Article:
Opinion: On the Campaign Couch ... with JB

Q: I'm the UK marketing director for a well-known car brand. I keep getting calls from journalists who are on to the fact that I'm reviewing my roster of agencies.

My knee-jerk reaction is to keep schtum and say nothing because I don't want my competitors to get wind of what I'm doing. But I know what the trade press is like, they'll write a story anyway. So should I just give them a quote to stop the incessant phone calls?

A: You have a "roster" of agencies. That must mean at least three. You are reviewing them all. That means that you have at least 15 other agencies on your long list. Add in the consultant you're using and quite soon there will be at least 19 companies who know, at least in part, what you're up to. The trade press is already on to you and ours is a small and intensely gossipy village. What makes you think that your competitors, who also have rosters of agencies and contacts with the trade press, will be the only inhabitants of this tiny village to remain in ignorance of your goings-on?

Furthermore, try as hard as I can, I can't for the life of me see what you're fretting about.

Scene: one of your competitor's corporate offices somewhere in a bleak location outside London.

Marketing Director: "Hot news! Colin Thrust at GBH is reviewing his roster of agencies! Now's our chance!"

Managing Director: "Now's our chance to do what?"

Marketing Director: "Let me get back to you on that one, Gareth."

So calm down, tell everyone the truth, make it clear that the lists are closed and decide on a timetable. Then stick to it. Not much fun for the trade press, of course, but that's their problem. You don't have one.

Q: I am a marketing director of a big company and I could not be happier with the performance of both my marketing manager and my agency. However, news has reached me that my employee and a high-level member of the agency staff are having an affair (both have partners). I don't want to lose them, but I morally object. What should I do?

A: You are, of course, fully entitled to find their behaviour morally unacceptable. However, I'm not at all sure that an employer is entitled to impose his own, personal moral standards on his underlings. Before confronting your employee, therefore, dig out their contract of employment. Since yours is a big company, and big companies have HR departments, and HR departments love drafting hugely long and comprehensive contracts that insure them against every conceivable eventuality, I'd be amazed if your employee's contract didn't contain a clause specifically prohibiting the type of liaison you describe. And the justification, of course, is not a moral one but a purely practical one: a relationship of this kind can prejudice judgments, confuse the workers and be generally deleterious (excellent HR word) to business efficiency.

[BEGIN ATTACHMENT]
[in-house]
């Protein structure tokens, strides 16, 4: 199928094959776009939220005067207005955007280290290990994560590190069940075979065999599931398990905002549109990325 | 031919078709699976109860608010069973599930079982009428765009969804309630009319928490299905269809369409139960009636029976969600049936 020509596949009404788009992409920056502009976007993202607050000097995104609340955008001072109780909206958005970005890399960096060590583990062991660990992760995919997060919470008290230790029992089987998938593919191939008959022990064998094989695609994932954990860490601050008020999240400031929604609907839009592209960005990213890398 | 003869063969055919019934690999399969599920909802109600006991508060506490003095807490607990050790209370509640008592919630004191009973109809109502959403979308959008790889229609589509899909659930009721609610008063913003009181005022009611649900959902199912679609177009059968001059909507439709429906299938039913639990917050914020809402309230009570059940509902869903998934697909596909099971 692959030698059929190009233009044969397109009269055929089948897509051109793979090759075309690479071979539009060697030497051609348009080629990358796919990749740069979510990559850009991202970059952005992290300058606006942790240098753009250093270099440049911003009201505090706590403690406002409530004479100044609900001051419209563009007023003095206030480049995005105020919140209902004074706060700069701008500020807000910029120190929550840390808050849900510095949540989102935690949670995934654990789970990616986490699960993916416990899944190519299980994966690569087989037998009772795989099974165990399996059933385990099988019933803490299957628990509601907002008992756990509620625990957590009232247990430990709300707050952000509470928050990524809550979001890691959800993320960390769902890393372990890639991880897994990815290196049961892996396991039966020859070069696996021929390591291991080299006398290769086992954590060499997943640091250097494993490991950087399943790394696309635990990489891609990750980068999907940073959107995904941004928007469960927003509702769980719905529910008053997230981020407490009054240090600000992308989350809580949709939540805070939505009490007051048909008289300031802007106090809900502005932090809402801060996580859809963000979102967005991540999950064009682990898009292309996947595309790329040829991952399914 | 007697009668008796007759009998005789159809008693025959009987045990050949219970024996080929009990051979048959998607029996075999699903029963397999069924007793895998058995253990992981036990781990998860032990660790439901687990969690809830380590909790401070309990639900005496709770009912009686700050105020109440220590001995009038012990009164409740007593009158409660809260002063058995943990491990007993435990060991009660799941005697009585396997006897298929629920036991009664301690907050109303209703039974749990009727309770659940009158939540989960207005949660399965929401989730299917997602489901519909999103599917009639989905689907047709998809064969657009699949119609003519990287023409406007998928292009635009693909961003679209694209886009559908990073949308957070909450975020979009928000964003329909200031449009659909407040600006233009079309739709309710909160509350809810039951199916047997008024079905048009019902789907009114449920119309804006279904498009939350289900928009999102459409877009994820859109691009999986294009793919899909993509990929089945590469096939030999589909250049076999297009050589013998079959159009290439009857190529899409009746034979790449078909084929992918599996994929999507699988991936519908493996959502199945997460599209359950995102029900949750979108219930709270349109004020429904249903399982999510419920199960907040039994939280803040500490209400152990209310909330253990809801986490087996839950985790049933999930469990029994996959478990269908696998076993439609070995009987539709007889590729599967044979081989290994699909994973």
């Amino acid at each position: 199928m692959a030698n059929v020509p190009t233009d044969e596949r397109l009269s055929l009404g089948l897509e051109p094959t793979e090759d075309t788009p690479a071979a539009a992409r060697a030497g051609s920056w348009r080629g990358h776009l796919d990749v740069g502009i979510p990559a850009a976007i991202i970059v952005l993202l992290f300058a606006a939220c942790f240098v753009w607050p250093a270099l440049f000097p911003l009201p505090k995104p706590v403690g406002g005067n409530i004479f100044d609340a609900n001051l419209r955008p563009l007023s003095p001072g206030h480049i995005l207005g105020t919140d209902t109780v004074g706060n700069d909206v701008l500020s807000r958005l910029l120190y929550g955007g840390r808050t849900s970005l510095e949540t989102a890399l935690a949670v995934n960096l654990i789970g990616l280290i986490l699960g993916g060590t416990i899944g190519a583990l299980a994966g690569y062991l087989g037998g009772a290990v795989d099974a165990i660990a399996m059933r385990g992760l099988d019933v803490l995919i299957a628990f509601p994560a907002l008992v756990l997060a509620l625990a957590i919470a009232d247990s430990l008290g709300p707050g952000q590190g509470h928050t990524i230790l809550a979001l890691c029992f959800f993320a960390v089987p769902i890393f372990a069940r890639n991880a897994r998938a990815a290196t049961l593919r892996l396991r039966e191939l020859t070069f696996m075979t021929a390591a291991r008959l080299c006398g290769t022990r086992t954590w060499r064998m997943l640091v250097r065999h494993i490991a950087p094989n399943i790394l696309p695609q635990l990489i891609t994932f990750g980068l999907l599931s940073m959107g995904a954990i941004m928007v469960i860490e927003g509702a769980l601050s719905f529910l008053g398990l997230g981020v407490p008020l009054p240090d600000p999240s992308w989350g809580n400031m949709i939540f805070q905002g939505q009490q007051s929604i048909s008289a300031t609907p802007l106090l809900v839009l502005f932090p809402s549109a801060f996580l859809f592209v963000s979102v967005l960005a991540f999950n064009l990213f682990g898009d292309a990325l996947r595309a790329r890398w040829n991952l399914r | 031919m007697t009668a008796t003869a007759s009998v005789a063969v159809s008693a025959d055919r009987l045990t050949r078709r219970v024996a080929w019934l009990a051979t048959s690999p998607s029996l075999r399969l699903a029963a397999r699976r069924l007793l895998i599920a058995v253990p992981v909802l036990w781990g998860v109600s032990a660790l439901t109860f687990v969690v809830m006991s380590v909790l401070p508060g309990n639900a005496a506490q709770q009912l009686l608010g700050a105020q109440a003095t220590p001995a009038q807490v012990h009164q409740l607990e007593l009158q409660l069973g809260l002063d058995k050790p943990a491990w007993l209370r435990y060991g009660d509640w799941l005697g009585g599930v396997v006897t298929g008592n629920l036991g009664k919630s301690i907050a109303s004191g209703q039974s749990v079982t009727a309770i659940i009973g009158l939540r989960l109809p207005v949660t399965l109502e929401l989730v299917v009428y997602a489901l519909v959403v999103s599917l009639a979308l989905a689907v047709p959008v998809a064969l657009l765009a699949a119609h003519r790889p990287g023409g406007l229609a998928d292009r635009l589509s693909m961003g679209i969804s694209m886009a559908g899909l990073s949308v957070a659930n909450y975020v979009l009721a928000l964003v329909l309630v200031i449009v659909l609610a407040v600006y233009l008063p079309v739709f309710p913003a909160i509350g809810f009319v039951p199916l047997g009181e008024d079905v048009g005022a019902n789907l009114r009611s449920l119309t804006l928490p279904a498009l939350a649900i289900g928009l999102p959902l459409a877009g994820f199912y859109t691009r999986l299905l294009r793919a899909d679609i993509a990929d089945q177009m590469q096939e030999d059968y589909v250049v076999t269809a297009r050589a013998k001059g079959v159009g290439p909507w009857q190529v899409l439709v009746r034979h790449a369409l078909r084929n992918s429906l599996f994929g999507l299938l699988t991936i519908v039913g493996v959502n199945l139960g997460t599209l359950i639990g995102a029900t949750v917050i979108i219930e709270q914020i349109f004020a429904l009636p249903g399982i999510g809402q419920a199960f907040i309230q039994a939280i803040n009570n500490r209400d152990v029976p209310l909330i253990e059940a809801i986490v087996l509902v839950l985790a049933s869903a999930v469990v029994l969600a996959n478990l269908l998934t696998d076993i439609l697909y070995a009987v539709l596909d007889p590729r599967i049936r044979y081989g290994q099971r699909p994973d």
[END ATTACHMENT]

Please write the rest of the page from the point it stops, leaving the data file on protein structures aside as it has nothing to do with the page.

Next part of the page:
So if I were you, I would have an avuncular conversation with your marketing manager in which you make it clear that it's no business of yours what he does after hours just as long as he doesn't do it with a supplier. If he (she?) has any sense, she (he?) will arrange for someone else from the agency to take over your account: and preferably someone of the same sex. (Though in these liberated days, even that's not foolproof, of course.)

Before taking any action, however, do check your sources very carefully. Not all rumours of illicit affairs turn out to be well founded. You could end up looking foolish, priggish and prurient: not ideal for a man with a strong, guiding moral compass.

Q: A marketing director writes: "I have a long-held belief that research and testing are a waste of time - the most successful campaigns that I've worked on have been more a case of creative alchemy than measurable econometrics. But my new chief executive swears by research. How can I convince him that my instinct for a good campaign is to be trusted?"

A: However much you may despise research, I'm surprised you haven't learnt to respect research findings. While traditional, plodding marketing directors commission research, others simply commission research findings. You could be one of them. Uncannily, research findings invariably corroborate their commissioner's instincts.

This will greatly reassure your new chief executive. Or it will until both your instincts and your research findings blow a year's budget on a complete bummer. And that, I'm sorry to have to tell you, can only be a matter of time.

- "Ask Jeremy", a collection of Jeremy Bullmore's Campaign columns, is available from Haymarket, priced £10. Telephone (020) 8267 4683. Jeremy Bullmore welcomes questions via campaign@haymarket.com or Campaign, 174 Hammersmith Rd, London W6 7JP.


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